Hotel Transylvania


Or, more accurately garlic bread… chez moi. But not just any old garlic bread. For one, these are Russian rolls with a garlic glaze. For another, if you do them my way, they will also have a garlic heart to top. How about that?

I’ve been wanting to make pampushki (for that’s their real name) ever since I saw them included in the menu of the relatively new  Mari Vanna. Now, I have yet to visit that restaurant and sample their menu but the mere description of what a pampushki was (garlic bread roll) was sufficient to make me want to make them at home.

Last week I got my fortnightly box delivery from Abe & Cole. It has changed the way I eat for the better. You certainly don’t get veggies like that in the supermarket! Anyway, among the goodies I found a big fat garlic head (massive!) so I set to the task.


My thoughts on these little guys are the following:


I thought the dough was pretty much the standard bread dough (when you make it with milk). Personally, I like to use 50% milk and 50% water as that makes the dough less dense.


I also bumped across some versions where they “glazed” the pampushki in what appear to be Coca-Cola. I didn’t have any handy so I skipped that part.


Some recipes I found called for a garlic “sauce” or puree. I personally I like it a lot so I did some with some of the garlic puree inside the dough as well as outside. If you are going to make them with the garlic puree inside the dough, omit the salt when making the basic dough (the garlic puree has more than enough in it). If not, don’t forget to add it!


Basically, they are bread rolls with some aioli paste brushed on top.


ПАМПУШКИ (Pampushki)


Adapted and translated from the Russian by yours truly


For the pampushki you will need:

Yeast – 1 tsp.
Milk 250ml
Flour – 2 – 2.5 glasses (1 glass is 250ml)
Melted butter or oil – 2 tbsp
Sugar – 1 – 2 tsp.
Salt – 1 tsp.

For the garlic sauce you will need:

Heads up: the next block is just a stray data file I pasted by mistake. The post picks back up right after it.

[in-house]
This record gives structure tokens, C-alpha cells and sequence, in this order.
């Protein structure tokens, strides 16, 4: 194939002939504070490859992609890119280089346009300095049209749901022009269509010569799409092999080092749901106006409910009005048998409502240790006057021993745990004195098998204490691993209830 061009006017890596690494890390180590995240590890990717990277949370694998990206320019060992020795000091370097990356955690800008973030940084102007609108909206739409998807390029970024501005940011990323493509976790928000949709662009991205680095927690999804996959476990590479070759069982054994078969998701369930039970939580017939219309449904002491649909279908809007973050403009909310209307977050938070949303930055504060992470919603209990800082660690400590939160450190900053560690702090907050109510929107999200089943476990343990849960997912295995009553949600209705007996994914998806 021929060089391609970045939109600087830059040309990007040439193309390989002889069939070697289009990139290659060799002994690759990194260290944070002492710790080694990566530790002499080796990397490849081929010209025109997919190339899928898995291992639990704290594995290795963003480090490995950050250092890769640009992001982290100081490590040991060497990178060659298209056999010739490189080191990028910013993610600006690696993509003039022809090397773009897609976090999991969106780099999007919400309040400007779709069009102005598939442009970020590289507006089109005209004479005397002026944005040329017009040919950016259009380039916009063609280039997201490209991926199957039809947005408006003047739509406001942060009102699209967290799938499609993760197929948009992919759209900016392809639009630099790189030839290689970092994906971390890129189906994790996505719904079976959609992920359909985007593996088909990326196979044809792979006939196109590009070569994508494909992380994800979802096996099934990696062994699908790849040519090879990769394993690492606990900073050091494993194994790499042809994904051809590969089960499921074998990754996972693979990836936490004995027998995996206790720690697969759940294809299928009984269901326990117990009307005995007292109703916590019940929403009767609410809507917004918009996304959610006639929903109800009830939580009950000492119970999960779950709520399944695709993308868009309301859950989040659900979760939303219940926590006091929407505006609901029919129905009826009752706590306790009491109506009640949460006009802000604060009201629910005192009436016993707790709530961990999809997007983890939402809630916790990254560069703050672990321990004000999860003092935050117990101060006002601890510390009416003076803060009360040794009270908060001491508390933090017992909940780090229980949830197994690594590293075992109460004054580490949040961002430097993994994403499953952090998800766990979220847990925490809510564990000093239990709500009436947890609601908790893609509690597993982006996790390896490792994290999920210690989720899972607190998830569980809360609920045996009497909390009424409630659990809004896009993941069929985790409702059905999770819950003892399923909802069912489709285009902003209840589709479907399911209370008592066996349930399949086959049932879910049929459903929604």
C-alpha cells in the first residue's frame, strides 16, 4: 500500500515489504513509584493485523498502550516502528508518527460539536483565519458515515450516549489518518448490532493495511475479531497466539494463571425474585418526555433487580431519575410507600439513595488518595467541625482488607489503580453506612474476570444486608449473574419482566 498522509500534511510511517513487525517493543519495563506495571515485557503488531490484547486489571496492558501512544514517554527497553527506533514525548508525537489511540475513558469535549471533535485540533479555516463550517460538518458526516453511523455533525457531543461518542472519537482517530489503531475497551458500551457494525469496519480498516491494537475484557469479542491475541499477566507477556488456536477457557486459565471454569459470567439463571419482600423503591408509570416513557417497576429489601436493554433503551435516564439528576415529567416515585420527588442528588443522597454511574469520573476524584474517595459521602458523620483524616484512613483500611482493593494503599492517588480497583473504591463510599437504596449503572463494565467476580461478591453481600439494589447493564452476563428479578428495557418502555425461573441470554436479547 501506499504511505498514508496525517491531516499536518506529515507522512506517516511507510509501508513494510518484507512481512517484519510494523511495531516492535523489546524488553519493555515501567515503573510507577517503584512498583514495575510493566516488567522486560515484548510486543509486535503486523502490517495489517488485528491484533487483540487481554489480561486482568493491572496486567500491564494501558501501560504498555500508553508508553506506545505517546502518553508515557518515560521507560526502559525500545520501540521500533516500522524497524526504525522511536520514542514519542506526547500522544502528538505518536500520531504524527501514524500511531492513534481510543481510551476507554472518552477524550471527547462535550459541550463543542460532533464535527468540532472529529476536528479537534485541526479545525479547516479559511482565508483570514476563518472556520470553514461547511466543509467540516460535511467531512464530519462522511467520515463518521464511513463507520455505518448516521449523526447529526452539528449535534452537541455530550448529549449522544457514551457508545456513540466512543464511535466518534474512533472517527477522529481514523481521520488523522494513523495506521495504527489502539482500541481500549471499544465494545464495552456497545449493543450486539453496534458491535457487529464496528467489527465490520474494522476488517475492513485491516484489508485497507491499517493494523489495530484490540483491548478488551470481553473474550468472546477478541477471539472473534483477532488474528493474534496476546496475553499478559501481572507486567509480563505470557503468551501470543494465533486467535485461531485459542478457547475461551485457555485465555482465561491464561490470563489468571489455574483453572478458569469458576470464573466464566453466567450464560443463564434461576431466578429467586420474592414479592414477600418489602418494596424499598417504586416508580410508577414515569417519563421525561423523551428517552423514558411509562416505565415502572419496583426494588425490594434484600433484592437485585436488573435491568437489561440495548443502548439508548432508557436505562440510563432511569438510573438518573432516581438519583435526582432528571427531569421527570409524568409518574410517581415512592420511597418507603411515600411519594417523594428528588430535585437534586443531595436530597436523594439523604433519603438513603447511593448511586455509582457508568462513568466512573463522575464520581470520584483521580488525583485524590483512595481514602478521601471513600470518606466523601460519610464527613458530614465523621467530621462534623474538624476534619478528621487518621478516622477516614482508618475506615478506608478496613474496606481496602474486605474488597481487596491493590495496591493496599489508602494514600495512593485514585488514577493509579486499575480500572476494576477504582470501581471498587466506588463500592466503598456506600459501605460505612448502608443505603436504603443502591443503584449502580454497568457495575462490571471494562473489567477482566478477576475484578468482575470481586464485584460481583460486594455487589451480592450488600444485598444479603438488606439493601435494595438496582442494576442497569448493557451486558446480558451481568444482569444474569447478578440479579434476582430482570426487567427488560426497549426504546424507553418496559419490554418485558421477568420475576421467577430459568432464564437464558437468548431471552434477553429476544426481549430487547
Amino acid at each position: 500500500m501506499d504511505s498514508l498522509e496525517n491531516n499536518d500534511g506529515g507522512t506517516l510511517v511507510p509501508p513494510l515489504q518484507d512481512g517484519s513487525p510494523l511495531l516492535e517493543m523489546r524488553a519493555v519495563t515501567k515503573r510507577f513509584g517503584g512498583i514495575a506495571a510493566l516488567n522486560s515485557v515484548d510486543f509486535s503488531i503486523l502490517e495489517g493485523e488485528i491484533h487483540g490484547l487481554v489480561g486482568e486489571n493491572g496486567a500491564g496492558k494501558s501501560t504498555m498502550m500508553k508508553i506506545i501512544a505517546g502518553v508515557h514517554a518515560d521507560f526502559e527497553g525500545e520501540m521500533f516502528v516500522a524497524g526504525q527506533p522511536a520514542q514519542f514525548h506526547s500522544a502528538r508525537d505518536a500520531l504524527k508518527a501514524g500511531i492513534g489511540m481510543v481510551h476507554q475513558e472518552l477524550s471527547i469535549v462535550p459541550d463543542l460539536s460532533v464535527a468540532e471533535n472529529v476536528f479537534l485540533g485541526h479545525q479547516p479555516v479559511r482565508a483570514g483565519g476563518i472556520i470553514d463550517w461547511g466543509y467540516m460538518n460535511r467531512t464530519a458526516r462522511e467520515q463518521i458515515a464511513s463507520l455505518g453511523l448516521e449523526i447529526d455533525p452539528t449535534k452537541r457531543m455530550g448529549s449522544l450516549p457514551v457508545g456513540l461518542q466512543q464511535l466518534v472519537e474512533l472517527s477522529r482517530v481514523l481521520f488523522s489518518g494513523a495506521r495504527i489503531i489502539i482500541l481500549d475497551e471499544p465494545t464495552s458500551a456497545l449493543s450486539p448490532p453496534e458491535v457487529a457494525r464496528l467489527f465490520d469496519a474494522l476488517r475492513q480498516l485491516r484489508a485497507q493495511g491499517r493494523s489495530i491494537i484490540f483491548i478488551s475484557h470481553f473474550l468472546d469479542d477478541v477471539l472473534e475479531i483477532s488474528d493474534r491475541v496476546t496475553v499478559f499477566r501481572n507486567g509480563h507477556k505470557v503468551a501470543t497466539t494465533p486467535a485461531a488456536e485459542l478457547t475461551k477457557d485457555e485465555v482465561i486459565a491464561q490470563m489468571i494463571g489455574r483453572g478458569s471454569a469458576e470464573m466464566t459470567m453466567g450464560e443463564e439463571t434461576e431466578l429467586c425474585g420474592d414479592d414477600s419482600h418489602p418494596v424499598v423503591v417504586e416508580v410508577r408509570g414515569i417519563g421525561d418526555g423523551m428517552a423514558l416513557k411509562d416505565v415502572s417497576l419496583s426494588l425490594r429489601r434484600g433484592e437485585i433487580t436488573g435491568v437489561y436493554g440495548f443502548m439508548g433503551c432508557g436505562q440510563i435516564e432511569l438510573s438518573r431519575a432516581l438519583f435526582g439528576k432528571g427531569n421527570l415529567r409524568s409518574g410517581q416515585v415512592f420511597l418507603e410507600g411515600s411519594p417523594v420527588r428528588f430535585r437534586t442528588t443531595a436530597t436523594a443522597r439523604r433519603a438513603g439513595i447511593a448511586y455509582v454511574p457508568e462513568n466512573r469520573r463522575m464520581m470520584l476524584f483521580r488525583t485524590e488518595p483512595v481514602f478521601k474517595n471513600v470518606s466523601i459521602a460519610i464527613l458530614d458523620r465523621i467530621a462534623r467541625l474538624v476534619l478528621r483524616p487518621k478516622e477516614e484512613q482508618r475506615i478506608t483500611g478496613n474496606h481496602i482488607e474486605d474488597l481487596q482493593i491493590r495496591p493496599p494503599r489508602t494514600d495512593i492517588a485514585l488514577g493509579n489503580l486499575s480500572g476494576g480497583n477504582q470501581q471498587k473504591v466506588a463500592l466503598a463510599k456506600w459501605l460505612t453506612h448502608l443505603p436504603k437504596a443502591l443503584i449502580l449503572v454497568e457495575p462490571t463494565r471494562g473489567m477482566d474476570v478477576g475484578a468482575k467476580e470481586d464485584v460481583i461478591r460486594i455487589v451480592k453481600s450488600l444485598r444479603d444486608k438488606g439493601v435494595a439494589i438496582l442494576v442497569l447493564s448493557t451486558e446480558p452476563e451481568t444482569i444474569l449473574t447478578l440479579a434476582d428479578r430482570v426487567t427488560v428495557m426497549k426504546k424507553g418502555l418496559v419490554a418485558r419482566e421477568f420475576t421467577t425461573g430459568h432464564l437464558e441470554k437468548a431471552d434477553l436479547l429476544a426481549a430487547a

Garlic – 6 cloves
salt – 1 tsp

Melted butter – 1 tbsp
Water – 1 tbsp


For the starter:


Put the yeast, a pinch of sugar and a pinch of flour in a little bowl. Add a little tepid water. Cover with clingfilm and leave until it bubbles.


For the garlic paste:


Put 1-2 tbsp salt in the pestle and mortar. Add the garlic cloves and crush them in. Add a little melted butter (or oil) to amalgamate everything to a smooth paste. Set one half of the paste aside.

Add a little water and oil to the other half to make it runnier. Set aside.


Heat the milk, butter and sugar. Don’t let it boil. Set aside to cool a little.


Once the yeast has fermented, put the flour in a bowl or on a worktop. Make a well in the middle and add the starter and the milk with the melted butter inside. Knead well until you have a soft, elastic dough. Cover and leave until it doubles in size.


To make traditional pampushki:


Once the rolls have baked and are still warm from the oven, glaze the tops by holding them upside down and dipping them in the garlic paste.


To make my version:


Once the dough has risen for the first time, punch it down and add the other half of the garlic paste.  Form the rolls and leave to rise for a second time in the tray in which you will bake them. Glaze the tops with some egg yolk mixed with a little water. Bake in a moderate oven until the rolls sound hollow when tapped. Glaze with the garlic paste as above. Depending on how much you like garlic, you might find you need more than 6 garlic cloves for the garlic paste. For me 6 was more than enough.


Приятного вам аппетита!



Leave a Reply

Fill in your details below or click an icon to log in: Logo

You are commenting using your account. Log Out /  Change )

Google+ photo

You are commenting using your Google+ account. Log Out /  Change )

Twitter picture

You are commenting using your Twitter account. Log Out /  Change )

Facebook photo

You are commenting using your Facebook account. Log Out /  Change )


Connecting to %s